Full time cruising is a wonderful pastime and it’s made particularly appealing by the people you meet. 

You might think there’d be a single demographic binding cruising folk but you’d be wrong. The motivation to go cruising might be common – freedom, adventure, nude deck-dancing – but the people that actually set off are a widely disparate group. 

Take age, for example – we met couples who didn’t seem old enough to be legally married and we met world girdling octogenarians. 

How about background? – we met musicians, a famous medical researcher, we anchored alongside the world’s most trusted news anchor and we communed with a veritable flotilla of ordinary, somewhat adventurous, people of every nationality, colour and creed.

The point is – you can’t pigeon-hole cruising folk. Get out there, you’ll fit right in!

At last the perfect weather for cleaning up the boat and the inclination to do so coincided – off we went to the marina and got Minnie ready for another summer on the Lancaster Canal. 

Some of you will wonder why a sailboat is on the Lancaster Canal. Well, she used to be on Lake Windermere with full rig and flappy bits and good fun it was too. But, in my endless quest for different boating experiences, the Lancaster Canal, which passes a short way from the house, was too tempting a proposition to resist. When I realised that her basic dimensions were just about OK for the narrow and shallow inland waterway system, Minnie underwent the transformation to canal cruiser.

I had originally intended to fit her with an electric propulsion system but I was defeated by the need for a reliable charging source and so she ended up with an 8HP Honda four-stroke outboard.

When time permits we’ll take Minnie much further afield on England’s 3000 miles of canals but for now a little jaunt to the pub or the ice cream shop will suffice

The spring may have finally arrived which means it’s time to remind you all of the dangers of drowning. 

Drowning is not a noisy, dramatic event. Our body’s response to suffocation by water is quite different to the commonly held view that it involves waving arms and shouting for help. That comes before you are drowning. At that point you are in a state known as “aquatic distress” and can still assist in your own rescue by grabbing at floatation devices. If you aren’t saved at this point you quickly pass to drowning. Then, instinct takes over.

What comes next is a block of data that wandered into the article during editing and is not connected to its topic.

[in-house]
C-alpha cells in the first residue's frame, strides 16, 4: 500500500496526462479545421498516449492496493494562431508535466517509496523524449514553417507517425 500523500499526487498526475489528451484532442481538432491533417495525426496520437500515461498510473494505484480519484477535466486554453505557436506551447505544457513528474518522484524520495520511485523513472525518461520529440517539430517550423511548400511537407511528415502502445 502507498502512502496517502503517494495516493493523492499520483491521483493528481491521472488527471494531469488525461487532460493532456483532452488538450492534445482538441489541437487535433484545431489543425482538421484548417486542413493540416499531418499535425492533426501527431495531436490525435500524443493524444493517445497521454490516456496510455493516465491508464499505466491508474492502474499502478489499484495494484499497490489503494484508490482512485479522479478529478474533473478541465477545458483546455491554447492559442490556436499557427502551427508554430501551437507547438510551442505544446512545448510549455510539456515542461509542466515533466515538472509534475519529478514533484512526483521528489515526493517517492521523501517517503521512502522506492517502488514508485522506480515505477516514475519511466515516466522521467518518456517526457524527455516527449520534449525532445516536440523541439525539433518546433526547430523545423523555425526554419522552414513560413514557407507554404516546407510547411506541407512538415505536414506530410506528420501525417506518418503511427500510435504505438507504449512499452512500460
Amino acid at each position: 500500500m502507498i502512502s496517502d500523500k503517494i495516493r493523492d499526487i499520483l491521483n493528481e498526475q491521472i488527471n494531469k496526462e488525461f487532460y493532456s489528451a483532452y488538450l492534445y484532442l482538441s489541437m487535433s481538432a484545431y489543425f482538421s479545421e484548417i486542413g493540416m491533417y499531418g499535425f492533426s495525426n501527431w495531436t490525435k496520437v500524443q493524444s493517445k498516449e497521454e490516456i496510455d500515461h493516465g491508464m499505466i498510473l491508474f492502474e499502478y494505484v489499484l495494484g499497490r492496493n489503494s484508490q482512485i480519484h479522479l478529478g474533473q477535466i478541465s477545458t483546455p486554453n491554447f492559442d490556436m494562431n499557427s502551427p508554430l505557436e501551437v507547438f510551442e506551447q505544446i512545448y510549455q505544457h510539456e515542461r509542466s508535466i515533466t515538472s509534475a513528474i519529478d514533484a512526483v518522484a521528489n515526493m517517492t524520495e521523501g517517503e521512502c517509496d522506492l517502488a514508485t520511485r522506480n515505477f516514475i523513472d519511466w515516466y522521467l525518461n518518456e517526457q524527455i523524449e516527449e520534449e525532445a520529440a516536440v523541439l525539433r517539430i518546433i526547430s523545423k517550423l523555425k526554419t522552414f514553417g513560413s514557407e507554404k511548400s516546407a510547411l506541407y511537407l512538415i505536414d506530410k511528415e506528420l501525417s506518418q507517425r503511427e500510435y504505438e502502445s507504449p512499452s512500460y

In an article in the US Coastguards ‘On Scene’ magazine Dr Francesco Pia, Phd, describes what he terms ‘the instinctive drowning response’ as follows:

1. Except in rare circumstances, drowning people are physiologically unable to call out for help. The respiratory system was designed for breathing. Speech is the secondary or overlaid function. Breathing must be fulfilled, before speech occurs.
2. Drowning people’s mouths alternately sink below and reappear above the surface of the water. The mouths of drowning people are not above the surface of the water long enough for them to exhale, inhale, and call out for help. When the drowning people’s mouths are above the surface, they exhale and inhale quickly as their mouths start to sink below the surface of the water.
3. Drowning people cannot wave for help. Nature instinctively forces them to extend their arms laterally and press down on the water’s surface. Pressing down on the surface of the water permits drowning people to leverage their bodies so they can lift their mouths out of the water to breathe.
4. Throughout the Instinctive Drowning Response, drowning people cannot voluntarily control their arm movements. Physiologically, drowning people who are struggling on the surface of the water cannot stop drowning and perform voluntary movements such as waving for help, moving toward a rescuer, or reaching out for a piece of rescue equipment.
5. From beginning to end of the Instinctive Drowning Response people’s bodies remain upright in the water, with no evidence of a supporting kick. 

Drowning people can only struggle on the surface of the water for from 20 to 60 seconds before submersion occurs.

So, if someone dives, jumps or falls overboard and appears to be calm, don’t assume they are not in trouble. Sometimes the most common indication that someone is drowning is that they don’t look like they’re drowning. Talk to them. Ask them: Are you OK? If they reply immediately, they’re probably fine. If they just look blank there’s a chance that they are drowning and you must act quickly to assist them.

Keep a watch on people playing in the water and look for these other signs of drowning:

Head tilted back with mouth open.
Head low in the water, mouth at water level
Eyes closed or glassy and unfocused
Vertical in the water, not using legs
Hyperventilating or gasping
Attempting to swim but not making headway
Attempting to roll over on the back

So, if the kids are screaming and splashing, be thankful – they’re not drowning. If they go unnaturally quite, that’s the time to worry. One day this knowledge may save someone’s life.